So that’s five passes right out of the gate. Then we have the drops. Oh my, were there drops.

This is the drop that everyone remembers, and for good reason. Alex made a franchise QB throw down the field that was practically placed in Harris’s hands ... and Harris couldn’t deliver. For those who like to just analyze box scores, this one play took away a completion, 24 yards and a touchdown. That alone would’ve brought Alex’s QB rating from 77.6 to a 94.3 rating (part of that is because the QB rating puts too much emphasis on TDs, but I digress). Isn’t it wild what a big difference one play can make that Alex had absolutely no control over?

And not to pick on Harris, but that’s not the only drive he killed. On the first drive in the second half, this happened.

I’m trying to control my rage. That drop is the difference between 1st and 10 on the KC 43-yard line and ... punting the ball from their own 36. It was an absolute momentum stopper at a time when the Chiefs could’ve been moving in for the kill.

It wasn’t just Harris either. Kelce, Robinson, and West all had drops as well (Robinson and Kelce’s both being ones that you’ll probably remember). Overall, there were five blatant drops that I charted with a very conservative estimate of 67 yards lost. Of course all quarterbacks deal with drops, but it’s very unusual for them to be that many or affect yardage that much.

In fact, if you combine throwaways (again, a conservative estimate of five) and drops (another one where I was harder on Alex than the receivers), you’ve got 10 incompletions.

And drops aren’t the only kind of play that can result in an incomplete pass.

I watched this play about 50 times from every available angle, and I ultimately walked away much more angry at Ross Travis than Alex. The throw here came in hot to beat the underneath linebacker (who broke really well on the ball), but Travis has GOT to get his hands up in time to catch it.

I did have people ask why Alex didn’t wait for Travis to get more clear before making the throw. What’s important to note here is that the defender doesn’t break hard on that route until Alex starts his throw. Had Alex held the ball and waited there’s no guarantee (and it’s not even likely) the defender does the same thing, and the throw doesn’t get any easier. In fact, it likely gets tougher as Travis drifts into the LB’s zone. Alex could’ve pump faked to get the same reaction and then went over the top, but he has no way of knowing how the LB would react.

Instead, Alex does exactly what we’ve been begging him to do for years. He sees there’s a tight window there, says “screw it, I can make that throw,” and FIRES the ball in there to give his receiver a chance to make a play. The receiver just ... didn’t. Not a drop, but still a play where Alex did his job very well and got let down by the guy at the other end.

In case you’re keeping score, that’s two TDs lost on the day by Alex. Imagine how different the narrative on the day would be had the other guy held up his end of the bargain on those days. A three touchdown day (and a bigger win by the Chiefs) absolutely has people talking differently about Alex.

Of course, the same thing could be said if Alex sticks the deep shot to Hill early in the game, so again, it’s not ALL on the other players. But it’s worth noting that a lot of the statistical shortcomings of Alex’s game weren’t on him.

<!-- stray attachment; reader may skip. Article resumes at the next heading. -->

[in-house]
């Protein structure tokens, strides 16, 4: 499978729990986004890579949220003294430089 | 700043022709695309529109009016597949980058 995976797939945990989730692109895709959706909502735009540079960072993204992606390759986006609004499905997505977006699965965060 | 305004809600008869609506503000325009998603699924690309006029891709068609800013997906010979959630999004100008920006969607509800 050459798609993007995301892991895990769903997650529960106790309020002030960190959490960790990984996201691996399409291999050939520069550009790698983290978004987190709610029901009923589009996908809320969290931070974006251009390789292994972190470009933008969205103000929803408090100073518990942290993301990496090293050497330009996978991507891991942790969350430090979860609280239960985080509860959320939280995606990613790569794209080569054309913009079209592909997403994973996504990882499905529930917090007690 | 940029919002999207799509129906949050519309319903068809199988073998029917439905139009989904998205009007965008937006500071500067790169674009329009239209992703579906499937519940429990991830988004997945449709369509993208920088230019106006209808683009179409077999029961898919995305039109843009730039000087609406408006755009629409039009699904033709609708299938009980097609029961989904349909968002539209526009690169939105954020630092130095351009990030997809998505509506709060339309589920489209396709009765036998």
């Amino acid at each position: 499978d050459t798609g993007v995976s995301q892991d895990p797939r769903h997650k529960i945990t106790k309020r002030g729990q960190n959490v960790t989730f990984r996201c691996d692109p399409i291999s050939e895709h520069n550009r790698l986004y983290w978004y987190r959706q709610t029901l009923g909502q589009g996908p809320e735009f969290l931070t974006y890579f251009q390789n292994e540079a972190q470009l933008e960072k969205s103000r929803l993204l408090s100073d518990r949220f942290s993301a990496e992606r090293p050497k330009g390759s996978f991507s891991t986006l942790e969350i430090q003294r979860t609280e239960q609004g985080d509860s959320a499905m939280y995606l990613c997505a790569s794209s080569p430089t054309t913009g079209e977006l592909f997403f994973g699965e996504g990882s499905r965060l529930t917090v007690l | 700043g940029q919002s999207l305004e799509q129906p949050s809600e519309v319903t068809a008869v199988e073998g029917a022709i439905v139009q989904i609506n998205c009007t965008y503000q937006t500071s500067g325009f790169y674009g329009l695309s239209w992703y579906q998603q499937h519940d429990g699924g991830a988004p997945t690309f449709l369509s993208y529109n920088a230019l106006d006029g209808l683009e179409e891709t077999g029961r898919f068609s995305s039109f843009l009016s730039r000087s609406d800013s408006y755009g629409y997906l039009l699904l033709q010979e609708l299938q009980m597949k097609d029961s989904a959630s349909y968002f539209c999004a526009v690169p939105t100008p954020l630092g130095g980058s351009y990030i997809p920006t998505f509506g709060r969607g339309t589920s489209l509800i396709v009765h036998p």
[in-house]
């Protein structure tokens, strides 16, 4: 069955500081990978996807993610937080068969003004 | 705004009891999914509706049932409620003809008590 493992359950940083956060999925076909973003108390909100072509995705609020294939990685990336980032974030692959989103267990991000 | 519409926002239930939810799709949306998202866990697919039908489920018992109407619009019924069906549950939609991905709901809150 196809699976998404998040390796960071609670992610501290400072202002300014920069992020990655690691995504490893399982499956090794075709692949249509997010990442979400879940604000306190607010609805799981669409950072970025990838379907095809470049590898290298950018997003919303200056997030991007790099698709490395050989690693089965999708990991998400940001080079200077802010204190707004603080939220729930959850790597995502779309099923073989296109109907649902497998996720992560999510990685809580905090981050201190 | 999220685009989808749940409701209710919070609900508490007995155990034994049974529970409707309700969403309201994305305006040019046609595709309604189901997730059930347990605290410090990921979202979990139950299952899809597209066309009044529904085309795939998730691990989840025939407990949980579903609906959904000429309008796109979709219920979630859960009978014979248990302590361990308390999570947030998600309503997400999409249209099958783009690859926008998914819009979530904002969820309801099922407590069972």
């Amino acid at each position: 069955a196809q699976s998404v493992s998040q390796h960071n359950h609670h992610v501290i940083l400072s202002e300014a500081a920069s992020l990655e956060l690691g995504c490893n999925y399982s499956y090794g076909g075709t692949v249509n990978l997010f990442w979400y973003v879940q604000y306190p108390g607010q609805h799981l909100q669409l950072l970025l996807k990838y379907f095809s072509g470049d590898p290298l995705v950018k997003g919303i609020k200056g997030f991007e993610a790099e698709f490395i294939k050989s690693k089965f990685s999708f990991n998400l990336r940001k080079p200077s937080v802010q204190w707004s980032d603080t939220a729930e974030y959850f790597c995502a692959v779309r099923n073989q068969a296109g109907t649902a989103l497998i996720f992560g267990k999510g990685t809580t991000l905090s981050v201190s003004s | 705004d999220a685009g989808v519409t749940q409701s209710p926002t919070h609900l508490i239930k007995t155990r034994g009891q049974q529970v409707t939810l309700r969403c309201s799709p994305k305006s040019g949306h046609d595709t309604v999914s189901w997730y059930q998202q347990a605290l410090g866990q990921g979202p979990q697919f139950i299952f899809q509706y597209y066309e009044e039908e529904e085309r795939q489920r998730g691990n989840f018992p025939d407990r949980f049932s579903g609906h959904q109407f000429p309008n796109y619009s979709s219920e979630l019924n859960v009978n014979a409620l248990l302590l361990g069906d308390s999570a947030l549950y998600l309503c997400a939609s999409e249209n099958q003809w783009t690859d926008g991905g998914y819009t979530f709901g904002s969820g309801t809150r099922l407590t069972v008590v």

There was also a promising drive in the first half that was killed by pass blocking.

Eric Fisher just gets beat here. There’s really not a whole lot else to analyze. Alex has time to go to his first two reads (both on the left side of the field) and see they aren’t open ... and he shifts his eyes to the middle of the field at the exact right time to miss the pass rusher go right around Fisher and come screaming his way. I guess they call it the blind side for a reason.

In case you’re wondering what the coverage looked like on that play...

The Broncos had Kelce bracketed with both defenders watching the quarterback, and every other option is completely covered. There’s just nowhere to go with the ball, and Alex (again, blind side) believes he has enough time to survey the field. He’s hit, ball comes out, and a drive that was heading towards at least a field goal (they’d moved the ball quite well most of the first half) ends with nothing.

Again, you see how stats can be affected by things that have nothing to do with the quarterback. Smith actually played well on that particular drive, scrambling for a big first down a few plays earlier.

So what’s the takeaway from this game? Well first, once again I learned that my initial impressions of a game during broadcast viewing is unreliable. Perhaps some of you can accurately analyze a game while watching it with emotion in play and without charting, but I can’t do it. I just can’t.

The second thing I take from this is that Alex played strongly against a tough pass rush and good coverage on a day when the run game couldn’t get moving at all and receivers failed him multiple times. He had one particular weak spot (higher number of inaccurate throws), but balanced it out by being the biggest playmaker the Chiefs had, even more so than Kelce (mostly due to volume, but still). Had Alex played a bad game or even an average game, I’m not sure the Chiefs put up more than 10 points on offense and they could well have lost that game.

This is also a good game to realize that the box score, at times, can outright lie to us. After review I’d say this game was more impressive than Alex’s game against the Raiders, where he completed almost 70 percent of his passes for 342 yards and three touchdowns. No, I’m not kidding one bit.

Against the Broncos, Alex had more franchise QB throws, missed fewer shots, had fewer happy feet snaps, made more plays, had one less potential pick (a huge deal), and only had a couple more inaccurate throws. This was despite playing a much better pass rush (flushed seven times as opposed to 4) and a MUCH better secondary (hence the multiple throwaways).

If it’s not Alex Smith 2.0 playing against the Broncos, the Chiefs walk out of Arrowhead with a loss instead of a win. I was just too stupid to realize it during the game. Let’s hope Alex continues the trend (outside of his accuracy/inaccuracy ratio) against Dallas.